LASIK Recovery Timeline: What To Expect After Eye Surgery
LASIK corrective eye surgery is often thought of as a very quick procedure with an equally fast recovery time. While it is true that the surgery itself only takes a matter of minutes, and you will likely see some immediate improvement in your vision, it’s essential to understand that full recovery from LASIK can take several weeks or even months.
Though LASIK is a safe surgery with a low complication rate, keep in mind that recovery time and experience vary from person to person. Some people may only take a couple of days to recover, while others may take longer. There are also different types of technology used for LASIK surgery, so be sure to discuss your specific case with your doctor and take a LASIK candidacy quiz before making any decisions. Likewise, tell your doctor if you are pregnant or nursing, as this can change your surgery and recovery timeline.
That said, there are general, typical stages of recovery that can help you understand what to expect after your surgery.
24 to 48 Hours After Surgery
Your doctor will likely schedule a follow-up appointment for 24 to 48 hours after your procedure so they can check your eyes and test your vision. At this point, you should still expect your vision to be blurry, and it is crucial not to rub your eyes. Your doctor will also give you specific instructions on how to care for your eyes in the days following surgery, including using prescription eye drops and avoiding water around the eyes.
As with any surgery, you can expect some discomfort and side effects immediately after LASIK, including:
- Blurry vision;
- Light sensitivity;
- Watery eyes;
- Burning or grittiness.
These side effects are typical and should improve within the first day or two. Rest as much as possible during this time and avoid reading, watching television, or using electronic devices.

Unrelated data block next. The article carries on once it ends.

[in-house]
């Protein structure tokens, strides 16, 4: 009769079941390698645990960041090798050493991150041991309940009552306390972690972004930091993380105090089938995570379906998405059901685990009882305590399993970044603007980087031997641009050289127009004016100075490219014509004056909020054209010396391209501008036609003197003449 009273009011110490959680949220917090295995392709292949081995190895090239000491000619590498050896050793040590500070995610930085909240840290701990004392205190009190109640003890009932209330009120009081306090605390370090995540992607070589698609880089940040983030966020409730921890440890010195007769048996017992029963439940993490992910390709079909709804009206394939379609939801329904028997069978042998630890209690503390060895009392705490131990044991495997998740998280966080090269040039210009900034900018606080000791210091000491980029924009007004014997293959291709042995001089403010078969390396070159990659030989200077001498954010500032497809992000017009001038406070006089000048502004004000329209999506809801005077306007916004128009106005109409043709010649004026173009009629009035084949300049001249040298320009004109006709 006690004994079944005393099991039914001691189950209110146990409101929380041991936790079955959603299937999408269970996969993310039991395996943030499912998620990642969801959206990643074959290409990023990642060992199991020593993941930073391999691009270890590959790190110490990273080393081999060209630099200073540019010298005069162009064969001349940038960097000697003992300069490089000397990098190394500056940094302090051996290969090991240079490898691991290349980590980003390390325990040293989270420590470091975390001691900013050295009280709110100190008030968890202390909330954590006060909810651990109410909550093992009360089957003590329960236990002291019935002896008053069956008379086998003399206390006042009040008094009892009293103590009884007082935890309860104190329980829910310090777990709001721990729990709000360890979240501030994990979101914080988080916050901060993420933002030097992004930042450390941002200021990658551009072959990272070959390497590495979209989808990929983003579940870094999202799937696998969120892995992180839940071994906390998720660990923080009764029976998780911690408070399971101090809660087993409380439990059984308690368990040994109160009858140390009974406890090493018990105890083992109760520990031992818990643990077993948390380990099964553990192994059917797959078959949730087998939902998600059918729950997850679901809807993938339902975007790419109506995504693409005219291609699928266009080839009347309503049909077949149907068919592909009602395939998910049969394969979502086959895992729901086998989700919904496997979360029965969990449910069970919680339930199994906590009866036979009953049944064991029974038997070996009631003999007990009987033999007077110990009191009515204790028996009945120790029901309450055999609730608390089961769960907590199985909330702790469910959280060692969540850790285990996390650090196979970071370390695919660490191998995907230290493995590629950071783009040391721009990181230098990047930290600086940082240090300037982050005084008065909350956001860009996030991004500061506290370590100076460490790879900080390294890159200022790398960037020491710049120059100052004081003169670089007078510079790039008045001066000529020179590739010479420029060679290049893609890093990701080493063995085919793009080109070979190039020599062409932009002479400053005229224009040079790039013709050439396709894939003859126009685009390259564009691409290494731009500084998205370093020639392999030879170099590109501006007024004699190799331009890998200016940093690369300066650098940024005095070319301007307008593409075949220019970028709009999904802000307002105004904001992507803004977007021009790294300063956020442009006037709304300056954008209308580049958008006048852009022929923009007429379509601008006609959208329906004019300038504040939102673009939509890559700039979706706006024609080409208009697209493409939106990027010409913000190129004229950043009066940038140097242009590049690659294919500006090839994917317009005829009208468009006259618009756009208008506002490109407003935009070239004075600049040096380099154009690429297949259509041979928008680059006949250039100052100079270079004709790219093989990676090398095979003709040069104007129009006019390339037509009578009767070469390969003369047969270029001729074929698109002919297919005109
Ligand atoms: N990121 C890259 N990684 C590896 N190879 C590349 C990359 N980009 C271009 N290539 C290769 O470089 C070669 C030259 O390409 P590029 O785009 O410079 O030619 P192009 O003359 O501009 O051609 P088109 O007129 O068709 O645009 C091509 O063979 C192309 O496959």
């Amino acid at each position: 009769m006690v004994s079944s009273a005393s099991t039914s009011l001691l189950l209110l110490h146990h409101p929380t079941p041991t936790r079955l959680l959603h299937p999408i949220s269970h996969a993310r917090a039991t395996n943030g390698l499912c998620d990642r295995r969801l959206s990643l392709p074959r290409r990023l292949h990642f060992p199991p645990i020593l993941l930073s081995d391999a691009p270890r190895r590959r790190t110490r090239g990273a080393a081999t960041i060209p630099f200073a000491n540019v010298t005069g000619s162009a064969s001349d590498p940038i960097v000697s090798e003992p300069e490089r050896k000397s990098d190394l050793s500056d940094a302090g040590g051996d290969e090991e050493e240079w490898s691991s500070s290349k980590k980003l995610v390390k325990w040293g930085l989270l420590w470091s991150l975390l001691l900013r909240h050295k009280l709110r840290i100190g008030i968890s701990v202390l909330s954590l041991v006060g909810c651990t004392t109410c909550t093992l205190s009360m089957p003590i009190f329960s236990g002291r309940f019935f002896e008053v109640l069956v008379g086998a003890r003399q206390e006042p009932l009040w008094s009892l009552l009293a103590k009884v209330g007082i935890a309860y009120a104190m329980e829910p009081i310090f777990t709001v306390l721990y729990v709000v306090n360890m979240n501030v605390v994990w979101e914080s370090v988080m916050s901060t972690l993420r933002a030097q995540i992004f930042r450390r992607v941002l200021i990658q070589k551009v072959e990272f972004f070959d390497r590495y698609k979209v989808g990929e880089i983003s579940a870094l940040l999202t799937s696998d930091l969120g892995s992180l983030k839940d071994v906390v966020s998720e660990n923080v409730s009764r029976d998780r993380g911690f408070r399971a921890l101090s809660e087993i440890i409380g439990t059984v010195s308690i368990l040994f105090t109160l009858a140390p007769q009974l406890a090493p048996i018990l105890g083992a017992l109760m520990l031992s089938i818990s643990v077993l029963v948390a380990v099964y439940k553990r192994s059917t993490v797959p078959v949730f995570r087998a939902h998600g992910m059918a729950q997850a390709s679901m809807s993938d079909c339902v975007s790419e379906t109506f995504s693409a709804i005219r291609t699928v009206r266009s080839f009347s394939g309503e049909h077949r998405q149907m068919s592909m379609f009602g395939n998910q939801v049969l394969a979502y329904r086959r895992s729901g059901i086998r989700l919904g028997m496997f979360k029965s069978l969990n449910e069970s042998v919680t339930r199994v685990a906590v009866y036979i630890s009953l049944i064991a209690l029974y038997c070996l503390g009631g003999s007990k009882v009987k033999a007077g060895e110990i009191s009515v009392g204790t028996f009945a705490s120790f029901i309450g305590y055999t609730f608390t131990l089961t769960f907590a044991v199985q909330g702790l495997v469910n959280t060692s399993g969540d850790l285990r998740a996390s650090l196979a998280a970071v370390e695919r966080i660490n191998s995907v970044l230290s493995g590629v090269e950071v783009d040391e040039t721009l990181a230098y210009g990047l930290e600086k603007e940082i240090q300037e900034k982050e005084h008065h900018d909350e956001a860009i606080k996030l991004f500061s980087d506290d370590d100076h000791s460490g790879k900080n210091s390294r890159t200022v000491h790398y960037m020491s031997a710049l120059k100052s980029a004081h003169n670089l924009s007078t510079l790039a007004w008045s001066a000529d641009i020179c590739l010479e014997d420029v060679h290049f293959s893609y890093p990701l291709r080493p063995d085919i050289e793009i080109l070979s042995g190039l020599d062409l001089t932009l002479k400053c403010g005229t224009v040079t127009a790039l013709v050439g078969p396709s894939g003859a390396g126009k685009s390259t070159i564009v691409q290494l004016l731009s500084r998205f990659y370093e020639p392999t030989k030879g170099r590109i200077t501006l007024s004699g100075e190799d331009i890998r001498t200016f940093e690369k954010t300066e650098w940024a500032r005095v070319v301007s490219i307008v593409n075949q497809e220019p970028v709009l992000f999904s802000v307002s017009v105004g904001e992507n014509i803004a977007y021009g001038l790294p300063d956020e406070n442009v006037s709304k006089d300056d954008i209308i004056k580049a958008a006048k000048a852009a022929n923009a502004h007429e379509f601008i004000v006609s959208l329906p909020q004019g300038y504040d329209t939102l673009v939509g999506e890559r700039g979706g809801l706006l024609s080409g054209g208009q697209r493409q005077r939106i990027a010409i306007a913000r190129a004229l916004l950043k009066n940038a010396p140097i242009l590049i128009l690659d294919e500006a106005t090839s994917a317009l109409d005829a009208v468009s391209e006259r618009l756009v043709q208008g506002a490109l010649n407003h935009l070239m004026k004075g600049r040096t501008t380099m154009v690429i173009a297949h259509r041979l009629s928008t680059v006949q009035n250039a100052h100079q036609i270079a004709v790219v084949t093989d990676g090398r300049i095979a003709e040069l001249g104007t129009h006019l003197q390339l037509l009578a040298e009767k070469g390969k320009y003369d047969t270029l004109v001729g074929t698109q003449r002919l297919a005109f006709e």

One Week After Surgery
By the one-week mark, most people report significant improvement in their vision. However, it is still not uncommon to experience some side effects, such as:
- Glare or halo effects around lights;
- Burning or stinging sensations;
- Sensitivity to light;
- Dry eyes;
- Itchy eyes.
At this point, you can usually return to most of your normal activities, including driving, working, and exercising lightly. However, avoid strenuous activities for at least a week and refrain from swimming or using a hot tub for at least four weeks. Avoid makeup, lotions, and perfumes around your eyes for at least a week.
You may have another follow-up appointment with your doctor sometime during this first week so they can check on your progress.
Two Weeks After Surgery
By two weeks after surgery, most people have fully recovered from the procedure. However, some people may experience side effects, such as dry eyes, light sensitivity, and difficulty driving at night. These side effects should improve with time and can be managed with artificial tears or other eye drops.
One Month After Surgery
By one month after surgery, you should be fully recovered and able to see clearly. Sometimes, your doctor may want to see you for one final follow-up appointment to confirm that everything is healing correctly.
By now, you can swim in a pool, ocean, lake, or whatever your heart chooses. However, you still need to wear goggles to protect your eyes from chemicals and debris. In certain situations, your doctor may advise you to wait until the two-month mark.
For the first month, take extra care when:
- Carrying children or pets;
- Doing yard work or gardening;
- Participating in contact sports or other activities with physical contact.
Even if your eyesight appears to be completely restored, your corneas are still healing during this time and are more susceptible to injury.